A group calling on the Juneau School Board to implement a random drug-testing program for high school activities says it has collected more than 1,000 signatures it plans to present at Tuesday night's regular meeting.
Taking Action, a group that formed in part to combat OxyContin abuse in the community, is asking the School Board to implement a mandatory random drug-testing program by the beginning of next school year for all students involved in sports and extracurricular activities. Mitch Falk, a founding member of the group and a local business owner, is not sure of the exact number of signatures on the petitions but said there seems to be strong community support.
"There is a ton of interest," he said. "The more you open your ears and listen and the more you talk about it, the more you hear about it and the more you realize how many people have been devastated by (OxyContin)."
School Board President Mark Choate said the board is planning to create a committee to research a possible testing program. The committee will have a doctor, a judge, coaches, community members and a representative from the National Council on Alcohol and Drug Dependence of Juneau, he said.
"Just simply rolling out a testing program by itself, I don't think it's going to solve anything," he said. "It could create a lot of problems."
There are still a number of issues that need to be thoroughly researched before implementing a testing program, Choate said. There are medical privacy issues, criminal considerations, rehabilitation issues and chain of custody issues involved in the testing process, he said. Choate said he believes proposals will be ready for consideration by the fall.
"Right now everyone is very interested in seeing something done and I think we got that message, but part of our job is to do something that is intelligent and that is good for kids," he said.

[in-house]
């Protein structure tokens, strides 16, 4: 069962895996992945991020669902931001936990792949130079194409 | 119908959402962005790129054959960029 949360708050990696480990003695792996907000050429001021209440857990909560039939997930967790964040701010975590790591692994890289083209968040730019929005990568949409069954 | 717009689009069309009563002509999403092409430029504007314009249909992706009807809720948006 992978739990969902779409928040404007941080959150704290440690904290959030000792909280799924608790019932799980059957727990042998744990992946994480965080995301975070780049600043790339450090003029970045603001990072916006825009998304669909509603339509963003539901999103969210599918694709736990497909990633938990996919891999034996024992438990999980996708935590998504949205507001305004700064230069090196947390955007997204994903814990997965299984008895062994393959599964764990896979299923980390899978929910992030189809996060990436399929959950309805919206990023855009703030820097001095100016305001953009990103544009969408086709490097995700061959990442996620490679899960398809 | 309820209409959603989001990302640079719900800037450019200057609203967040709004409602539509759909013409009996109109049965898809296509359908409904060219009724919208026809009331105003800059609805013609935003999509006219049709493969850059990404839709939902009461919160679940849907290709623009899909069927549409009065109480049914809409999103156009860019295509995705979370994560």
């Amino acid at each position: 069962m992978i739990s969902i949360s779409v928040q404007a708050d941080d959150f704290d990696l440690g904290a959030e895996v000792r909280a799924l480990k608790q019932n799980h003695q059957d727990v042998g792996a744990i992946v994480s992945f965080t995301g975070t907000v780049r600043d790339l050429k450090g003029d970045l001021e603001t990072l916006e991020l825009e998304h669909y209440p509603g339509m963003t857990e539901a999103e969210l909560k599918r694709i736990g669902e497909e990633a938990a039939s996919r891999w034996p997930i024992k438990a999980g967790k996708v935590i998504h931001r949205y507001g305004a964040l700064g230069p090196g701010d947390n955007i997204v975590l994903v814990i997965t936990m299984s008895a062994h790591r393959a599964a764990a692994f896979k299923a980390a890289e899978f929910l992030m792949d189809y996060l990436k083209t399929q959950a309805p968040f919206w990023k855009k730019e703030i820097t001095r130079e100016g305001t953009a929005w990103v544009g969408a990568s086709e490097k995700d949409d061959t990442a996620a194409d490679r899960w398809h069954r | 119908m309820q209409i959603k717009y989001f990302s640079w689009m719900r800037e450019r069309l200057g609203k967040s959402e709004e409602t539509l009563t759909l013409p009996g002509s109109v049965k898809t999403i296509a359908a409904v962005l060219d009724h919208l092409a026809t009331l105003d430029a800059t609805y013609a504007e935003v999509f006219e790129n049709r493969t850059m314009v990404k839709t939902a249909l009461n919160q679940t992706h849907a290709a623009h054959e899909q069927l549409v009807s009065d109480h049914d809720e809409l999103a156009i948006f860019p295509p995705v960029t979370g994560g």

Lesslie Knight, a member of Taking Action and the girls' basketball coach at Juneau-Douglas High School, said there is strong support among coaches to implement a random drug testing program. She said athletes tend to set the example for their peers both on and off the court. She is supporting it as a preventative measure.
"I think you will always have drugs, there will always be problems, but our drug problem in the high school mirrors the problems in the community," Knight said. "If we can prevent two kids from doing it, that's better than what we're doing now."
Knight recently informally polled 100 students at JDHS about prescription drug abuse.
"One hundred percent of the upperclassmen I interviewed knew someone that had a problem with OxyContin," she said. "Of those numbers, 80 some percent thought we needed to do some sort of testing."
Choate said a drug-testing program should be just one element of a comprehensive strategy to combat drug use in the schools.
"Kids are not doing drugs because they are in school," he said. "The usage of drugs is a community issue and it has widespread implications."
Falk said other school districts in Southeast Alaska like Ketchikan, Sitka and Wrangell have already implemented random drug-testing programs for students in activities so there is no reason why Juneau shouldn't as well.
"We've lost a generation of kids to this stuff," he said. "This isn't going to cure everything, but this is a step. This is just one step."
Falk believes it is possible to implement a drug-testing program before next year, although he admits he is not sure where the money would come from to fund such a program.
"It costs a lot more to do nothing," he said. "It's costing us our town."
Falk said he hopes there will be a big community turnout at the School Board next regular meeting at 6:15 p.m. Tuesday in the JDHS library.
"We want something done," he said. "We've basically drawn a line in the sand that there is no gray area here because there is really no gray area with this drug."
• Contact reporter Eric Morrison at 523-2269 or firstname.lastname@example.org.
Correction appended. Mitch Falk's last name was misspelled and has been corrected.
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